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01.06.2014 | Original | Ausgabe 6/2014

Intensive Care Medicine 6/2014

Blood glucose level and outcome after cardiac arrest: insights from a large registry in the hypothermia era

Zeitschrift:
Intensive Care Medicine > Ausgabe 6/2014
Autoren:
Fabrice Daviaud, Florence Dumas, Nadège Demars, Guillaume Geri, Adrien Bouglé, Tristan Morichau-Beauchant, Yên-Lan Nguyen, Wulfran Bougouin, Frédéric Pène, Julien Charpentier, Alain Cariou
Wichtige Hinweise

Electronic supplementary material

The online version of this article (doi:10.​1007/​s00134-014-3269-9) contains supplementary material, which is available to authorized users.
Take-home message: The role of glycemia during the post-resuscitation period in cardiac arrest patients is unknown. In this study we found that a high level of glycemia during the first 48 h following a cardiac arrest was associated with a poor outcome.

Abstract

Introduction

The influence of blood glucose (BG) level during the post-resuscitation period after out-of-hospital cardiac arrest (OHCA) is still debated. To evaluate the relationship between blood glucose level and outcome, we included the median glycemia and its maximal amplitude over the first 48 h following ICU admission in an analysis of outcome predictors.

Methods

We conducted a database study in a cardiac arrest center in Paris, France. Between 2006 and 2010, we included 381 patients who were all resuscitated from an OHCA. A moderate glycemic control was applied in all patients. The median glycemia and the largest change over the first 48 h were included in a multivariate analysis that was performed to determine parameters associated with a favorable outcome.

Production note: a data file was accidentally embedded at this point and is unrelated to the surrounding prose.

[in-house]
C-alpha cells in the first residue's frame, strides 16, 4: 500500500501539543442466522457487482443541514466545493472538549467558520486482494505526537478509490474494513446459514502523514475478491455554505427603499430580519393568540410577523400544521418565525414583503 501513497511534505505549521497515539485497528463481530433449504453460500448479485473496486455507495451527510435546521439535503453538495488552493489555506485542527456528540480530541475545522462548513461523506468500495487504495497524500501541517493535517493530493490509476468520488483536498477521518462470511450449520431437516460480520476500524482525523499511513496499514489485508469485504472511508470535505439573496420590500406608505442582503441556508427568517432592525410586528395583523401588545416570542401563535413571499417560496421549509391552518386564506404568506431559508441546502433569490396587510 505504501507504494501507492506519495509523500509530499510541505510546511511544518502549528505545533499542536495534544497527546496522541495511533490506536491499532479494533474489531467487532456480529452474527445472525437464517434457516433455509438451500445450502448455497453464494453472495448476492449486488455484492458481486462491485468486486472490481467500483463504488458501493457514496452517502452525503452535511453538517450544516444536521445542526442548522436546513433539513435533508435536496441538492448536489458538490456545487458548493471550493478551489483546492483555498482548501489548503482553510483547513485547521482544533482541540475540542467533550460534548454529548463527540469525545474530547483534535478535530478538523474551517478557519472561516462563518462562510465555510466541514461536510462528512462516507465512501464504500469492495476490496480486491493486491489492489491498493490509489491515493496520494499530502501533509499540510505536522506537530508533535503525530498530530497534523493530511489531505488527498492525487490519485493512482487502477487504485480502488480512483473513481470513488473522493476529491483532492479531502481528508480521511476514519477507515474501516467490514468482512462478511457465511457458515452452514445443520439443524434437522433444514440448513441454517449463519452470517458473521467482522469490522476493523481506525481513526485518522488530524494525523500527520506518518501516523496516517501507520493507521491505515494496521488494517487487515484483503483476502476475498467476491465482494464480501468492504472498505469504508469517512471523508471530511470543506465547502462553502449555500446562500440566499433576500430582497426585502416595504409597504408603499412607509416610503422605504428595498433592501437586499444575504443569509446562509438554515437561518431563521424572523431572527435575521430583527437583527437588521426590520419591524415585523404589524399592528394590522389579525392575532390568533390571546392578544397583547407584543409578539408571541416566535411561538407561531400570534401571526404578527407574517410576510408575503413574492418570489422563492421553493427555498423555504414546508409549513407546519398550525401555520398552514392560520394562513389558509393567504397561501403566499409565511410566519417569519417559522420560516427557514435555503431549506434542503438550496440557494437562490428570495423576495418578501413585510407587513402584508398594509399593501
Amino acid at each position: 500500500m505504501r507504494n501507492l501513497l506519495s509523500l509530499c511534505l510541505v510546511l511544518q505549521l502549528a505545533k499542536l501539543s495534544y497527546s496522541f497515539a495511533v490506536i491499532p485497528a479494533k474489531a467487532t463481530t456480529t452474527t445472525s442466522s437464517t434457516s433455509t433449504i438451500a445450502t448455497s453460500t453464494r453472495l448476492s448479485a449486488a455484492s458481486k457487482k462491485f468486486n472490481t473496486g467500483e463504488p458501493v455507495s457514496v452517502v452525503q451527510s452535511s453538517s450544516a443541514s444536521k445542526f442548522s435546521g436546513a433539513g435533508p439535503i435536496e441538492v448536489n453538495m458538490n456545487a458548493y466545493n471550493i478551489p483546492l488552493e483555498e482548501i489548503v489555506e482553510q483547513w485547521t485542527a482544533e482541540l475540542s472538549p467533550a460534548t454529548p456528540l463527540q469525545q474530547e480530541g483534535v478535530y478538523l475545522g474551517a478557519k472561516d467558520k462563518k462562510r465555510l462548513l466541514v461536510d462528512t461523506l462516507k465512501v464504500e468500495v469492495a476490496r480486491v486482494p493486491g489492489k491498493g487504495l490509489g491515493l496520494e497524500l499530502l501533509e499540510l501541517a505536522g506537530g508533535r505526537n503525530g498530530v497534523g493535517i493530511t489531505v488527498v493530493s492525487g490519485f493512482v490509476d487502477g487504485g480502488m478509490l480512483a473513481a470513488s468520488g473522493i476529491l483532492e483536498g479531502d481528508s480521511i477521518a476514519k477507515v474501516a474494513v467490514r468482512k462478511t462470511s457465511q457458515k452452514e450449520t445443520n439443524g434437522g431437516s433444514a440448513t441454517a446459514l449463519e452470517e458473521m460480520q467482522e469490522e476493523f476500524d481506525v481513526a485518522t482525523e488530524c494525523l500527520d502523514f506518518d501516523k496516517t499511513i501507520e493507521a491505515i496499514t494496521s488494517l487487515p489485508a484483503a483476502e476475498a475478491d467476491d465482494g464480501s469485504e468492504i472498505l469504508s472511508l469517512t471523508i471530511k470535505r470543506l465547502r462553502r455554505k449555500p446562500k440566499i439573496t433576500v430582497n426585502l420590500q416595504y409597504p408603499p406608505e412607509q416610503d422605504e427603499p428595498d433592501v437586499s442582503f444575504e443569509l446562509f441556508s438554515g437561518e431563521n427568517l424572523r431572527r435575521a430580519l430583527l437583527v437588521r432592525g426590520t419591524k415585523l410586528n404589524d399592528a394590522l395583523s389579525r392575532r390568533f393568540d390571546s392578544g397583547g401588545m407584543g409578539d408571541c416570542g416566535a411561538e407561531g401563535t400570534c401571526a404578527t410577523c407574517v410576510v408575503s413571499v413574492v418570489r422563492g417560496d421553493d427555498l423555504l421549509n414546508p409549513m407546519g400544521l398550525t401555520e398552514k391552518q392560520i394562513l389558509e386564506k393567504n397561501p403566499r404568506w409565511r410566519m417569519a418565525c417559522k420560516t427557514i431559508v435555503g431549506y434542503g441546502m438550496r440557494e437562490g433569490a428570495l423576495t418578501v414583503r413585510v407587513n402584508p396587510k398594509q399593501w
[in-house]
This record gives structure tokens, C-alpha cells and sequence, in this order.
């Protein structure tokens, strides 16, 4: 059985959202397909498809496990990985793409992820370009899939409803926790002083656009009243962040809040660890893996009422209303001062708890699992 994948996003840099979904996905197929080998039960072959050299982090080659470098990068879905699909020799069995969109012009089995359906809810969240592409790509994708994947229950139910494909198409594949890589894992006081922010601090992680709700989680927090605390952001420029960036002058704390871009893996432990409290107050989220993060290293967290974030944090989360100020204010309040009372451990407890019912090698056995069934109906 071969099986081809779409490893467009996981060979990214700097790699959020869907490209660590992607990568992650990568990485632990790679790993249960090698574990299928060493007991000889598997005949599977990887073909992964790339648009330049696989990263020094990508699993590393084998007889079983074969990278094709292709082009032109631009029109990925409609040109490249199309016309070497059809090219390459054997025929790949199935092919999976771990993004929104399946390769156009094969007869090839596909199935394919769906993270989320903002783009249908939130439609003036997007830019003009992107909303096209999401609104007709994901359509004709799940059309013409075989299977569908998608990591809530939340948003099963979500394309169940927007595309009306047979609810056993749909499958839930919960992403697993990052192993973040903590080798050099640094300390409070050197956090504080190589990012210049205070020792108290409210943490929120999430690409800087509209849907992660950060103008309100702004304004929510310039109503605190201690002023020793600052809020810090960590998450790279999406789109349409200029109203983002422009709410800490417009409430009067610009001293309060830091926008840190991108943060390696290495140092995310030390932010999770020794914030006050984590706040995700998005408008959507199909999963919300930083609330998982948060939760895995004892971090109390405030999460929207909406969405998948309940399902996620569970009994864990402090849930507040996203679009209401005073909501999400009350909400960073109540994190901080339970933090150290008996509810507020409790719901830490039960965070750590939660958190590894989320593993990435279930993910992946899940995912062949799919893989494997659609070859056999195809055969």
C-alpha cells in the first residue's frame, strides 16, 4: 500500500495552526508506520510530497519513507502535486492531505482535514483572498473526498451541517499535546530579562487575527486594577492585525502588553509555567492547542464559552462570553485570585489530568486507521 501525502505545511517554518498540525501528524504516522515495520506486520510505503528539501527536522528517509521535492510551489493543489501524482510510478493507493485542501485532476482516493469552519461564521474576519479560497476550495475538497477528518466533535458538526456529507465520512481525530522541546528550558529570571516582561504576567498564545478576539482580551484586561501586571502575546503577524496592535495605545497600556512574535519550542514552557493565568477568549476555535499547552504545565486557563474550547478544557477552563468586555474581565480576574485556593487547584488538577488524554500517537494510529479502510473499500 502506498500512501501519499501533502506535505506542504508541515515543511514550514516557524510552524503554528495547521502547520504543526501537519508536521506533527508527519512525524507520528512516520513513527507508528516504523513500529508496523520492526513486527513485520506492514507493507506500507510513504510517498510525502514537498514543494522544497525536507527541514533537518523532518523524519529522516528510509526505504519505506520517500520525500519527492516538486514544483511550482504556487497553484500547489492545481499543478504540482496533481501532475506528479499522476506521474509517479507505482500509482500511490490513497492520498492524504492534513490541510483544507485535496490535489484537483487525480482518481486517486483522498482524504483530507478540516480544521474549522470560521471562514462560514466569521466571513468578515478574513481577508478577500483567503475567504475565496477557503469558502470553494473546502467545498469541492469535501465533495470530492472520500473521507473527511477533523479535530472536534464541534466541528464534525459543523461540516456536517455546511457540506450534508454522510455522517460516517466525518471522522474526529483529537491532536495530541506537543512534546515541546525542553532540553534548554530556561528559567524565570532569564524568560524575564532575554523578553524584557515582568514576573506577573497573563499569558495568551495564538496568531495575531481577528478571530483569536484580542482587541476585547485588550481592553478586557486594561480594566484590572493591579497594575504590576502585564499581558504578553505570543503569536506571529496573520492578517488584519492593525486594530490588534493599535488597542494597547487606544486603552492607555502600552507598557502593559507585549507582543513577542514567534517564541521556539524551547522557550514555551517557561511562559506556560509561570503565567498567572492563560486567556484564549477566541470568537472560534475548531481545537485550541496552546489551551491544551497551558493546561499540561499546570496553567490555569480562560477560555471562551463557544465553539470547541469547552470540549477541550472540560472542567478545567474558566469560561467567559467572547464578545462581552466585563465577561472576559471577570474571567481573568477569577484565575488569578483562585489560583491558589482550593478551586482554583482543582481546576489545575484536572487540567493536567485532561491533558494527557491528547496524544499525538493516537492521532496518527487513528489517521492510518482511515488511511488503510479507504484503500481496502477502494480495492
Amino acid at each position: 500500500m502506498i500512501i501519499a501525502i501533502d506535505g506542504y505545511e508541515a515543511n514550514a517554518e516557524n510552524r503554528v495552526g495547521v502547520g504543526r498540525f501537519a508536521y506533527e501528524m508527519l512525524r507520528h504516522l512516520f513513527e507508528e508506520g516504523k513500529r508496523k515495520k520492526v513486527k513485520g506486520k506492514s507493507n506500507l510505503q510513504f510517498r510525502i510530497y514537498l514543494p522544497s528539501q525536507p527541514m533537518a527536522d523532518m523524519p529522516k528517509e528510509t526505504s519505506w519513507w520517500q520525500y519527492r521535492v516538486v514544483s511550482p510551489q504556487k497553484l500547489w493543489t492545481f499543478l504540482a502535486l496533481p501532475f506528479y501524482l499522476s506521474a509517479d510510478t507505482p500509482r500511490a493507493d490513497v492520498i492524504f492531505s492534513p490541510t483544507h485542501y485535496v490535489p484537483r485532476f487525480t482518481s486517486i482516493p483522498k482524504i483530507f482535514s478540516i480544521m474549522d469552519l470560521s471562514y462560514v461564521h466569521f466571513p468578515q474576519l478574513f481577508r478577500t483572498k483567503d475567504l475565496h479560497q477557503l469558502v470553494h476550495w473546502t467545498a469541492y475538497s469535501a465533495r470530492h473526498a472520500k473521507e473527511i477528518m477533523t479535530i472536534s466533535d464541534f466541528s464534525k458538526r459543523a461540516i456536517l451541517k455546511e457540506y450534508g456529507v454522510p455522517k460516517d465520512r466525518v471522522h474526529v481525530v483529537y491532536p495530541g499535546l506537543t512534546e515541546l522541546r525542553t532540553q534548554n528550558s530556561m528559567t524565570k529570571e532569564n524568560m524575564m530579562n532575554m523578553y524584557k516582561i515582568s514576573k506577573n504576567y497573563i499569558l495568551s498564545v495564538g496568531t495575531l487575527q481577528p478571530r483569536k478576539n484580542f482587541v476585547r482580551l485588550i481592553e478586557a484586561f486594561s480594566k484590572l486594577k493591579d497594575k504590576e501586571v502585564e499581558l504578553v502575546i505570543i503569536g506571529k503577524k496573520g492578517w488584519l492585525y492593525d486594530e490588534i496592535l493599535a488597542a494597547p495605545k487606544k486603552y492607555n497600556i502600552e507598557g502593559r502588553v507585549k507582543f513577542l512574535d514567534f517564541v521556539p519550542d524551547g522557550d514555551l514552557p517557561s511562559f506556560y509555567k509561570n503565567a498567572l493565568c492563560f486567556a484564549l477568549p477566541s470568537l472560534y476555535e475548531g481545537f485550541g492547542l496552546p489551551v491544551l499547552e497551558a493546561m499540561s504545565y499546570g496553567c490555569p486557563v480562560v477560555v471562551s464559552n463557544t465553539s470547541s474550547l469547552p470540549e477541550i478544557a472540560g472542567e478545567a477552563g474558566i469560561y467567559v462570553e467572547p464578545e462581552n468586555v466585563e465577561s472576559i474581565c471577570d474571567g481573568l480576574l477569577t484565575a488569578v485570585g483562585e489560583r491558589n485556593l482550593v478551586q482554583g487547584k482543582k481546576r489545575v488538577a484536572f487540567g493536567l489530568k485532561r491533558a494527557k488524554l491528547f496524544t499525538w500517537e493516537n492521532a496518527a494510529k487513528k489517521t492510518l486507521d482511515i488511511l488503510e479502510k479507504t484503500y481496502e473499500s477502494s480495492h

Results

Of the 381 patients, 136 (36 %) had a favorable outcome (CPC 1–2). Median BG level was 7.6 mmol/L (6.3–9.8) in patients with a favorable outcome compared to 9.0 mmol/L (IQR 7.1–10.6) for patients with an unfavorable outcome (p < 0.01). Median BG level variation was 7.1 (4.2–11) and 9.6 (5.9–13.6) mmol/L in patients with and without a favorable outcome, respectively (p < 0.01). In multivariate analysis, an increased median BG level over the first 48 h was found to be an independent predictor of poor issue [OR = 0.43; 95 % CI (0.24–0.78), p = 0.006]. Finally a progressive increase in median BG level was associated with a progressive increase in the proportion of patients with a poor outcome.

Conclusion

We observed a relationship between high blood glucose level and outcome after cardiac arrest. These results suggest the need to test a strategy combining both control of glycemia and minimization of glycemic variations for its ability to improve post-resuscitation care.

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